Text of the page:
State Rep. Erik Paulsen, the Repub nominee for Congress from the suburban 3rd District, made a presentation Tuesday at the University of Minnesota on the need for “forward-thinking leadership” in Congress, especially in light of the financial/economic crisis.
He’s running because “Congress is broken and I really want to help fix it,” Paulsen, of Eden Prairie, a former leader of the House Republicans, told a small audience of about two dozen at the Humphrey Institute.
The focus of his talk is the need for permanent tax cuts and for changes in the educational system — especially to produce more engineers — both of which he argues are necessary for the United States to remain competitive in the globalized economy. He strongly supports global free trade. The failure of the free trade pact with Colombia was a “travesty,” Paulsen said, a strong word choice for the mild-mannered Paulsen.
He doesn’t want to fiddle with the tax code, but wants fundamental changes, dramatic simplification (he doesn’t specify, at least in this presentation, any specific ideas that would simplify it) and he wants these changes to be “permanent,” unlike the Bush tax cuts that are set to expire.
He favors small government and a balanced budget amendment, but doesn’t specify any big cuts he would make to reduce the size of the government. And Paulsen opposes the idea of pay-as-you-go budgeting rules because, for example, they get in the way of tax cuts, like the current drive to revise the alternative minimum tax so it doesn’t affect as many taxpayers.
Paulsen has a disarming, low-key, aw-shucks presentation style. He smiles, makes no jokes, rings no rhetorical bells and answers questions in a vaguely non-committal way, so that if you listen to the tune, you know what he is saying, but if you read the lyrics, you find that he often hasn’t quite said it explicitly.
He favors continuing all of the Bush tax cuts. When asked flatly whether there is any tax he would raise to help bring down the deficit, any piece of the Bush tax cuts that he would allow to expire, he replies “nothing leaps to mind” but he would consider any proposal on a case-by-case basis, judging such ideas based their impact on job creation.
He believes that the Bush tax cuts, rather than contributing to the deficit, “brought in huge new revenues.” In describing what he calls “the gravity” of allowing the Bush tax cuts to expire, he says it would cost $2,600 for every person in the 3rd District.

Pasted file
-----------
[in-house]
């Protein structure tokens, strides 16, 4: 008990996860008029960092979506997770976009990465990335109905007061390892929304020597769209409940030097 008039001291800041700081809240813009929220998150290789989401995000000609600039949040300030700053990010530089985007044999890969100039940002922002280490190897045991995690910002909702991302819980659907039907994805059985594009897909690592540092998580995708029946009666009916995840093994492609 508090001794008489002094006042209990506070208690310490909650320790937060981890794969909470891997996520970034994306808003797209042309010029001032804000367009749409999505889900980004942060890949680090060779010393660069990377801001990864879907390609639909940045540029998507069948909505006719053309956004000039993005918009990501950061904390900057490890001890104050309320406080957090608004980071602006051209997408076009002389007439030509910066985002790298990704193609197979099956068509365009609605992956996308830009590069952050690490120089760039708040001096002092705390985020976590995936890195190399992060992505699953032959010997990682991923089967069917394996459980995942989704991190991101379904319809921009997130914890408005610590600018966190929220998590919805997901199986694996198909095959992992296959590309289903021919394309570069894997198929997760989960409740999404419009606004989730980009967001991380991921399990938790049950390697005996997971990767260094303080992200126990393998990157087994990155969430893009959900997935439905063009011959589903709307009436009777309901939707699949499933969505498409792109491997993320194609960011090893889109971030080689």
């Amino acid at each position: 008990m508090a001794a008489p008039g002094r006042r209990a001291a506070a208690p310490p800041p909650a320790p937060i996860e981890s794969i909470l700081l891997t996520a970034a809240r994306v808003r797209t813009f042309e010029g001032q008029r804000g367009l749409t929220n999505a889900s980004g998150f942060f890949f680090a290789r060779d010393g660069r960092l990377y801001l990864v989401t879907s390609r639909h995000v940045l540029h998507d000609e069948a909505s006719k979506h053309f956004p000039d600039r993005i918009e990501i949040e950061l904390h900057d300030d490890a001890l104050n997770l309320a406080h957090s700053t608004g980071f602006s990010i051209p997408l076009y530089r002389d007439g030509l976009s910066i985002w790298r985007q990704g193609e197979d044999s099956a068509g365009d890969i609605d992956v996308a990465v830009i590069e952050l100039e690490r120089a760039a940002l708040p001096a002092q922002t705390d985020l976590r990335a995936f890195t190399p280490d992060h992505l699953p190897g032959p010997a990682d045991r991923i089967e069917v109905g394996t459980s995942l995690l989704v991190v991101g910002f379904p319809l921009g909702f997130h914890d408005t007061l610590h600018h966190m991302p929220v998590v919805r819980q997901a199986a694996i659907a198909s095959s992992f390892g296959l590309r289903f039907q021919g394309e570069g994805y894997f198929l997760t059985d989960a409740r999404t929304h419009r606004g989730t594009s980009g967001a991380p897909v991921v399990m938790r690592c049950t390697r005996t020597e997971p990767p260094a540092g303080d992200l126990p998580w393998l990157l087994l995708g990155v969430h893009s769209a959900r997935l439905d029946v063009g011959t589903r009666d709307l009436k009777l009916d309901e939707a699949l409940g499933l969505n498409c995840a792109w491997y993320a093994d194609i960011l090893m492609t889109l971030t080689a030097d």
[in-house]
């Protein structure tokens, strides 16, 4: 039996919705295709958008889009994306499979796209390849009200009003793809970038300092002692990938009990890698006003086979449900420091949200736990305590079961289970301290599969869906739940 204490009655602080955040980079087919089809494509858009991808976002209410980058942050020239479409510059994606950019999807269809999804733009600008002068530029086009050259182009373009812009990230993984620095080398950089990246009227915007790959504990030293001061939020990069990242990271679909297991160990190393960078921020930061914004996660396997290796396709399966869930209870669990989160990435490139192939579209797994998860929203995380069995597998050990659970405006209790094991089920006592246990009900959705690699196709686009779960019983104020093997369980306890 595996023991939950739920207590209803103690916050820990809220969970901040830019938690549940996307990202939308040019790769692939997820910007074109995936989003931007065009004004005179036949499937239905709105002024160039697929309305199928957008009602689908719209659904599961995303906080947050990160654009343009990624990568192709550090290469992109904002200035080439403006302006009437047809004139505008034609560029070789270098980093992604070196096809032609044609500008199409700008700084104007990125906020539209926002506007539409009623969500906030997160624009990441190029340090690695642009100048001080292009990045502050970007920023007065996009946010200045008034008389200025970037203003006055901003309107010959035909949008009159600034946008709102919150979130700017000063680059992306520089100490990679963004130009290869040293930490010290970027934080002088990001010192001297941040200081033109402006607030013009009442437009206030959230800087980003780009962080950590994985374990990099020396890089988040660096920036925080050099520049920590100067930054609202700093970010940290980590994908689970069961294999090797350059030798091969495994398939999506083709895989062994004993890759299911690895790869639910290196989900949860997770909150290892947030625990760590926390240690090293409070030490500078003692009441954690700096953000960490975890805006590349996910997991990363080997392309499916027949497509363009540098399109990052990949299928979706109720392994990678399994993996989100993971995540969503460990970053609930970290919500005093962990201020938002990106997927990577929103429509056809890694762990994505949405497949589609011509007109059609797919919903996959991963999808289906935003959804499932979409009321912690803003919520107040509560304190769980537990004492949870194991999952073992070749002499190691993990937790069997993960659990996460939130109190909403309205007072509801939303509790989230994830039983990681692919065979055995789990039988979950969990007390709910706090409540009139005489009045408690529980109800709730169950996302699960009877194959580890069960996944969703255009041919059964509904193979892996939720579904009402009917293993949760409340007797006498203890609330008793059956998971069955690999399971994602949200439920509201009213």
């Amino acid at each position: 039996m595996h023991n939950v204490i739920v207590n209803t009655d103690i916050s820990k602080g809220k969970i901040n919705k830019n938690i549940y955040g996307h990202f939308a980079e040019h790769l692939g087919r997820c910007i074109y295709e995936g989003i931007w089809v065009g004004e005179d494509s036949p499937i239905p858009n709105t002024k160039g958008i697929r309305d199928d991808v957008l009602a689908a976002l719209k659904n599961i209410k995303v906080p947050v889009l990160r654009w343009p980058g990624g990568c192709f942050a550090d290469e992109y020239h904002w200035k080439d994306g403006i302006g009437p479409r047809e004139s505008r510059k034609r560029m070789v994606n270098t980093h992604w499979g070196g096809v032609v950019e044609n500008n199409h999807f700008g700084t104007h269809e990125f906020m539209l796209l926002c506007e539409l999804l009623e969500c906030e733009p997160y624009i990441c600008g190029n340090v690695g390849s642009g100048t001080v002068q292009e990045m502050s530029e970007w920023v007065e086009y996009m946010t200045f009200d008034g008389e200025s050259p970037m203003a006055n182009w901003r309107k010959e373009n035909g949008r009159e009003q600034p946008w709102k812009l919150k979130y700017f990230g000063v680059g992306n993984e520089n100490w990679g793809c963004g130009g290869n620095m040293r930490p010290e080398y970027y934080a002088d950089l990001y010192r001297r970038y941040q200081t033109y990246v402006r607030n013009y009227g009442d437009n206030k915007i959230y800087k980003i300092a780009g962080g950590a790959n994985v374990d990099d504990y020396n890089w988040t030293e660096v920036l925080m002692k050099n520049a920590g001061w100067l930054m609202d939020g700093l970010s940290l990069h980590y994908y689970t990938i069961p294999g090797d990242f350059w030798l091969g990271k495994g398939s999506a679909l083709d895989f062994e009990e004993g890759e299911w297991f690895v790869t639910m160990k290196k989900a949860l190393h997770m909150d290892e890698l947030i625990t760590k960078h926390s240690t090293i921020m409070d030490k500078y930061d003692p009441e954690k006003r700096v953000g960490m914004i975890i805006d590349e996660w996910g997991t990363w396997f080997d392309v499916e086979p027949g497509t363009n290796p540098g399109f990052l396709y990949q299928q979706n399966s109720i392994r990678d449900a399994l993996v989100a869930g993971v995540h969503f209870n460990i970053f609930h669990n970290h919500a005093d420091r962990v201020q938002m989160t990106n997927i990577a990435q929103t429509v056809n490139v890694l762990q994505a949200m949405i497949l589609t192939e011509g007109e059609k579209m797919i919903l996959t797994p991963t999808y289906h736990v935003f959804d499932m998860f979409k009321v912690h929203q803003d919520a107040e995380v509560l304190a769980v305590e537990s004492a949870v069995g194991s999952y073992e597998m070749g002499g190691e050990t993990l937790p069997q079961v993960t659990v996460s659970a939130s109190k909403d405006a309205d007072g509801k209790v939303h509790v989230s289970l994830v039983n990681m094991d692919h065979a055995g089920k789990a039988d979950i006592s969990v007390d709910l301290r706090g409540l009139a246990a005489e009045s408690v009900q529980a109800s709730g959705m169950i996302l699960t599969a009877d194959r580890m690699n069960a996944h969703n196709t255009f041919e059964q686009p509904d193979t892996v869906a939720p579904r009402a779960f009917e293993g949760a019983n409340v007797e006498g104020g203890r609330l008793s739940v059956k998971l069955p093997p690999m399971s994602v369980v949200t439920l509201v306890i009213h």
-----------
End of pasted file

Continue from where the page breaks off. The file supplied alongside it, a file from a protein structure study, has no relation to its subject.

This strikes me as inflammatory and misleading, since both parties agree on extending the tax cuts for all but the wealthiest 2 percent or so of Americans, generally those earning more than $250,000 a year. Most Democrats, including Paulsen’s opponent, Ashwin Madia, favor allowing the cuts to expire for those wealthy few, raising the marginal rate on them to the pre-Bush level. Most Republicans favor extending the Bush cuts completely.
The real stakes are dramatically lower than Paulsen suggests, and would directly affect only the wealthiest 1 or 2 percent of families. I asked Paulsen about this after the presentation and he suggested that Madia, earlier in the campaign, actually has favored allowing the Bush tax to expire totally, for all tax brackets. I covered the early stages of this race and I do not remember Madia taking such a position. Paulsen says there is video to back it up.
Madia spokester Dan Pollock says Paulsen is mischaracterizing Madia’s position, but has been using a piece of out-of-context video that creates a false impression. I called the Paulsen campaign and ask for whatever evidence they have on this. So far, none has been forthcoming.
Paulsen also argues that higher taxes even on the top earners can have a devastating effect on job creation because, Paulsen said, “two-thirds” of those earning above $250,000 a year are small business owners. This turns out to be an exaggeration that has been examined and debunked several times, since it is a claim often made by Sen. McCain and Gov. Palin. For example, Factcheck.org found that in order to run up the portion of top bracket income tax payers who are “small business owners,” McCain uses a Small Business Administration figure that:
“count as a ‘small business’ anyone who reported as little as $1,000 of business receipts. By that very broad definition, John McCain himself is a “small-business owner,” because his tax return shows Schedule C income from book royalties.”
Most of these “small businesses” do not have any employees.
The Wall Street Journal recently reported that:
“Only a small percentage of small-business owners take home $250,000 per year, experts say. Only 1.4% of small-business owners would be affected, according to the Tax Policy Center, a joint venture of the Urban Institute and Brookings Institution.”
The Humphrey Institute’s Center for the Study of Politics and Governance is hosting presentations by the three 3rd District major party candidates this week. Democrat Ashwin Madia spoke Monday. Independence-ite David Dillon speaks Friday.
The race for this open seat to replace the retiring Rep. Jim Ramstad (a Republican for whom Paulsen worked as a young man) has been rated as one of the most competitive in the nation. All rating agencies call it a toss-up. The most recent public poll, by SurveyUSA for KSTP-TV, found Madia with a statistically insignificant lead, thus:
• Madia: 46 percent
• Paulsen: 43
• Dillon: 8.
Paulsen suffered a blow recently when the National Republican Congressional Campaign Committee, which had reserved 66 spots for this week to run 30-second commercial on Paulsen’s behalf, had canceled the plan and was shifting funds to ads on behalf of 6th District incumbent Republican Rep. Michele Bachmann. The crisis for Republican congressional candidates has apparently become so severe that, as Politico said in the headline of a story that featured Paulsen in the lede:
“GOP ditches recruits to save incumbents.”